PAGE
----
Almost forgot about the last installment, here it is.
I have also noted the figures given in Senshi Sosho, which are similar to those in “The Diaries of the Commander of the 101st Division”, but much lower than my calculation (regarding combat deaths) based on unit histories.
My calculation does agree pretty well with the Jan 15, 1938 entry in the diary of上村利道(Deputy Chief of Staff of the Shanghai Expeditionary Army), the total battle deaths of the Shanghai Expeditionary Army up to the end of 1937 is 16,609, with 1796 additional deaths due to sickness, giving a total number of deaths to be 18,000+. Note this includes the battle deaths of the Battle of Nanjing as well as the pursuit of defeated Chinese forces after the Battle of Shanghai, but since the casualties of these battles were considerably smaller than the Battle of Shanghai, I would say the two set of figures agree well in terms of number of deaths.
But how about the number of wounded and sick?
Another source, the regimental history of the 34th Infantry Regiment of 3D, contains a figure of 10,076 killed, 30,866 wounded, 20,172 sick and 897 deaths due to sickness. This is similar to the Senshi Sosho figures, but with number of sick added.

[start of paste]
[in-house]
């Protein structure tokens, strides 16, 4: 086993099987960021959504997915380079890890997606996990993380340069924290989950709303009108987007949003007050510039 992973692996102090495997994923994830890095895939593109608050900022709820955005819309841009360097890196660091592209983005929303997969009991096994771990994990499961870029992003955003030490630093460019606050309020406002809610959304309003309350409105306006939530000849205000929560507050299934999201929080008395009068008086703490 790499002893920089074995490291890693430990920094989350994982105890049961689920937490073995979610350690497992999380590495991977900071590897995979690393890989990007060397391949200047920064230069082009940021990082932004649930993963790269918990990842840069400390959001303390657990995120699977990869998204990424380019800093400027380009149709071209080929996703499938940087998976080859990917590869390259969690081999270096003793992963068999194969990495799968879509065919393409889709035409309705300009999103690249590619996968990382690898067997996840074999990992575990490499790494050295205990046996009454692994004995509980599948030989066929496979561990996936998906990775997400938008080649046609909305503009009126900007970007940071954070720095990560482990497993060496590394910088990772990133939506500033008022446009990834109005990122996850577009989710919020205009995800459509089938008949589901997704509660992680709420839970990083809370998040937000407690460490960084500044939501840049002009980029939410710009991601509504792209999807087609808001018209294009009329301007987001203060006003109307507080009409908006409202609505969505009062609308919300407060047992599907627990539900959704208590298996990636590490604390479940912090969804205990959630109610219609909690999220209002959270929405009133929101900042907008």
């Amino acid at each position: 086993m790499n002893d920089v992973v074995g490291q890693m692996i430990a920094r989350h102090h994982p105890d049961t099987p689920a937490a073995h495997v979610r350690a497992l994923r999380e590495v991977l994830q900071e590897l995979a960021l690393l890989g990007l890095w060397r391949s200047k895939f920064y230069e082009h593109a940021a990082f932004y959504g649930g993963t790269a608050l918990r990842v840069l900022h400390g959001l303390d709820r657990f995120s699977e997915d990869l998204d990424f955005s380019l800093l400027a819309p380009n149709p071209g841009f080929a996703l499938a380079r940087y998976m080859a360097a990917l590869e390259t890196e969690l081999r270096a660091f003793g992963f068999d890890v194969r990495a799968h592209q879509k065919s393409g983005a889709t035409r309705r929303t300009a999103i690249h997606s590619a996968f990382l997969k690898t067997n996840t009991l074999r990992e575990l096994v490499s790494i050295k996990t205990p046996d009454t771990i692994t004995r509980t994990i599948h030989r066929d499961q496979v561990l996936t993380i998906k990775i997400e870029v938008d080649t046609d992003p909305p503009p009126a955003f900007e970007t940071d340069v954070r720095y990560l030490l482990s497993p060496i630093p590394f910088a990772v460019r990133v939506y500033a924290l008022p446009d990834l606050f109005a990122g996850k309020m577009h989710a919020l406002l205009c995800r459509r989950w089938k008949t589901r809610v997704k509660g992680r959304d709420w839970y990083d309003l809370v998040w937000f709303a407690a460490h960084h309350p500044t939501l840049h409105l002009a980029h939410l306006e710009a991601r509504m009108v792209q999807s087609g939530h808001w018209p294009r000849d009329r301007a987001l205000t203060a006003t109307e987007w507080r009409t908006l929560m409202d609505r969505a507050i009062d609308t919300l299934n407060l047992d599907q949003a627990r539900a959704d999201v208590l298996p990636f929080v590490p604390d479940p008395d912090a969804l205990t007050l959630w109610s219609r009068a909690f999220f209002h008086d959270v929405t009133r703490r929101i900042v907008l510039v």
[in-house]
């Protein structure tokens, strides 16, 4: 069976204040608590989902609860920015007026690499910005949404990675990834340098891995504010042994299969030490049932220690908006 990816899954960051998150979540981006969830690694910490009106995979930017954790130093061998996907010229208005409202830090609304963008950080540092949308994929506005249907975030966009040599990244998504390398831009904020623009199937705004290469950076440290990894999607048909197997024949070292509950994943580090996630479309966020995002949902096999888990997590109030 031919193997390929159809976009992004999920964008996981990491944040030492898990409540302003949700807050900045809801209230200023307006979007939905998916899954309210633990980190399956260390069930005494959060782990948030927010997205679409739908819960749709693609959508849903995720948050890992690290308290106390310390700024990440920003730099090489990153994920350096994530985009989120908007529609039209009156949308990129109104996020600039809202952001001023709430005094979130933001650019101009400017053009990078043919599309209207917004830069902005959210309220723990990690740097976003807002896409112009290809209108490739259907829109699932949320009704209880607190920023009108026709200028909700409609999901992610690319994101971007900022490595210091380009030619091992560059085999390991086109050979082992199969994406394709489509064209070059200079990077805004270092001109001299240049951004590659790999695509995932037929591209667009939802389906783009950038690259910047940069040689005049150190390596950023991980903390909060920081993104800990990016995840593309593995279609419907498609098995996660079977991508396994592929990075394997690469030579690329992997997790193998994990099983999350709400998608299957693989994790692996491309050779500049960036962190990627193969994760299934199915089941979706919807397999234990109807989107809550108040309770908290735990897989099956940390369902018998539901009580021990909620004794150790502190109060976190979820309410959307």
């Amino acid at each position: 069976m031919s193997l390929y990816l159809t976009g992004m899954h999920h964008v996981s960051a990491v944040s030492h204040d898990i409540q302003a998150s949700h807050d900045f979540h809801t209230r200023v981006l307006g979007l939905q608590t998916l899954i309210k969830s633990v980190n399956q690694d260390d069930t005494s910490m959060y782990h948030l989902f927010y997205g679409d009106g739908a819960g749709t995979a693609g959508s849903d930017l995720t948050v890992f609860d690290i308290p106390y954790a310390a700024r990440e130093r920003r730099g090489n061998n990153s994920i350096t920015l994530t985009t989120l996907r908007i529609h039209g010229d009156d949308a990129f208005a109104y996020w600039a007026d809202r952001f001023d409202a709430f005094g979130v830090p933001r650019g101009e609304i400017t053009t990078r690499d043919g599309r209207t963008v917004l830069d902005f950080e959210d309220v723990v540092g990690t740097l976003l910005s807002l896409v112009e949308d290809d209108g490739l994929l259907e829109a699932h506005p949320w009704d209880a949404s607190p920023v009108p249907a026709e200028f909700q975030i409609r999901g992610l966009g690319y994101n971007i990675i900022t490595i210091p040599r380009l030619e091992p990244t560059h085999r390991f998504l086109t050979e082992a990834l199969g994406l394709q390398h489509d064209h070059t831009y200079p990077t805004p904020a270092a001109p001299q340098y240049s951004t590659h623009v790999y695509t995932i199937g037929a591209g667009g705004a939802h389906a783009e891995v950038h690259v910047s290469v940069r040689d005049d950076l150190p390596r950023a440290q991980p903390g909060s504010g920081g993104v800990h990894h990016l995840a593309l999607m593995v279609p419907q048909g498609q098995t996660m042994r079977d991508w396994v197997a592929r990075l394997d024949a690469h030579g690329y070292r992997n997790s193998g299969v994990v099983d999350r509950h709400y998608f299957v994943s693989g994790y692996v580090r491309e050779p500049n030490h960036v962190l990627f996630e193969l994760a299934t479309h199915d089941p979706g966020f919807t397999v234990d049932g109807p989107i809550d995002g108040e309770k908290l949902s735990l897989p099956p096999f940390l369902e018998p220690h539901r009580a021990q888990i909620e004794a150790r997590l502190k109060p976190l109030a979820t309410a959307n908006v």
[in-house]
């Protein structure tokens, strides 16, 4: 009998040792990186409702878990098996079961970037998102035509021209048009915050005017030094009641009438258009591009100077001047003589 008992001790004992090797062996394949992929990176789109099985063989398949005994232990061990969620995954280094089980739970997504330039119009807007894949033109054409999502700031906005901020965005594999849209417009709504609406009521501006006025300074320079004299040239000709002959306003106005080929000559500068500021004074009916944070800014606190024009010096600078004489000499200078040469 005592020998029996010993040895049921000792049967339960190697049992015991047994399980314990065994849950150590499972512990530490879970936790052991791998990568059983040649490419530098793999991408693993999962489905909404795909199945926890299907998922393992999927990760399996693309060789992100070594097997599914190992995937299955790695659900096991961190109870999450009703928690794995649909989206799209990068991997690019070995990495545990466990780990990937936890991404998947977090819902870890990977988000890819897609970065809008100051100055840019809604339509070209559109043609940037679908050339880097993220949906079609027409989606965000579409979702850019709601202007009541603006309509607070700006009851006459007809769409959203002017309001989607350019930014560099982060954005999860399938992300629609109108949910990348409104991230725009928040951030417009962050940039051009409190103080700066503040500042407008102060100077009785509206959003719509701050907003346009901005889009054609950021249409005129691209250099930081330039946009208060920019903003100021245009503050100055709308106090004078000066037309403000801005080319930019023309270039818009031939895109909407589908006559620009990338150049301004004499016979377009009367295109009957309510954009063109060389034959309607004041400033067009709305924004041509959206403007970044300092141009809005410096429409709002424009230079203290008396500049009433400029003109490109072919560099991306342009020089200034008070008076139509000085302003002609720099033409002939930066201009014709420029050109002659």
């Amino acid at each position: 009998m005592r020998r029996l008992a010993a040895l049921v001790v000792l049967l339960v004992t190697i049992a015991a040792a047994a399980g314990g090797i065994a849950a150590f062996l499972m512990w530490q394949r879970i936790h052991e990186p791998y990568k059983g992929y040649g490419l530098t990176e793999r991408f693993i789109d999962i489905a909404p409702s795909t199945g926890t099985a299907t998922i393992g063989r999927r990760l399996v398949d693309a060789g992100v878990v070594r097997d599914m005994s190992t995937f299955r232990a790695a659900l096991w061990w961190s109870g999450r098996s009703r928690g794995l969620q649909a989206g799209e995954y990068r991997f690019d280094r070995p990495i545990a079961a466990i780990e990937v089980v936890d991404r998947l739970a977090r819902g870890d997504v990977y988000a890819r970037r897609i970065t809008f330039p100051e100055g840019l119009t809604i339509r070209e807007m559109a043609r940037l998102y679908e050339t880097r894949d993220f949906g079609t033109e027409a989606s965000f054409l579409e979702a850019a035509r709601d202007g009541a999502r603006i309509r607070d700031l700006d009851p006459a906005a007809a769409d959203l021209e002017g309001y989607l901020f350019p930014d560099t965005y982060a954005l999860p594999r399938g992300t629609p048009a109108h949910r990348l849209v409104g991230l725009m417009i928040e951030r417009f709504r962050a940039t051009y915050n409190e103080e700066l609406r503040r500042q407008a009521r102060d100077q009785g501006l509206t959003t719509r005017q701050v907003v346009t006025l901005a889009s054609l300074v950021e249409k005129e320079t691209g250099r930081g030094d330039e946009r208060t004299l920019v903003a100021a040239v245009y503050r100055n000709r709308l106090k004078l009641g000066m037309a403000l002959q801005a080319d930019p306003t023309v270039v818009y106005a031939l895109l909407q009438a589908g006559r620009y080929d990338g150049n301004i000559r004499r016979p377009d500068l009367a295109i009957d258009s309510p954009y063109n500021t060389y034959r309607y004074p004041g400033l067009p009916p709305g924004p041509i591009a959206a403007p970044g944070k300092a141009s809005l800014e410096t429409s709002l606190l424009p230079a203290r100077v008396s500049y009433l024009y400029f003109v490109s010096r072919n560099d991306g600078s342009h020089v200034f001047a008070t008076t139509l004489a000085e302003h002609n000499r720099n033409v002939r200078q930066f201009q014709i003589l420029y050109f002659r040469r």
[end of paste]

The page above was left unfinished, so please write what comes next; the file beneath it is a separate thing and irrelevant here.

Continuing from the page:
The Jan 15, 1938 entry in the diary of上村利道 actually gives more than the number of combat deaths, it also enumerates the number of dead due to sickness (1,796), number of wounded (86,007) but no information on the number of sick. This set of figures is both interesting and puzzling. It is interesting in that although the number of troops killed in action and died of diseases are vastly different from that in the regimental history of the 34th Infantry Regiment (10,076 vs 16,609, 897 vs 1,796) the ratio of battle deaths to death due to diseases is actually fairly close (11.2 to 1 vs 9.2 to 1); this seems to me that a ratio of say 10 to 1 is probably a fair estimate. If we assume the ratio of sick and death due to sickness (20,172 to 897) is a reasonably accurate one, and taking 1,796 as the more accurate estimate of the number of death due to sickness, then the number of sick can be estimated to be roughly 40,000.
The number of wounded given by上村利道 is puzzling; the ratio of death to wounded is almost 5:1 which is highly unusual – the figures based on unit histories quoted above is in the range of 2 to 2.5 to 1 which is far more reasonable. If we take 16,609 combat deaths as the base figure, we would expect something like 40,000 wounded. Did he include both wounded and sick (estimated at 40,000 above)? Maybe, but there is no way to tell.
So a preliminary conclusion is that in to the roughly 17000 combat deaths there should be added about 1800 death due to illness for a total of almost 19000 deaths due to all causes, and an estimated additional 35000 to 40000 wounded and 40000 sick; all told about reduction in combat strength of about 100,000 for the 3 month long Battle of Shanghai.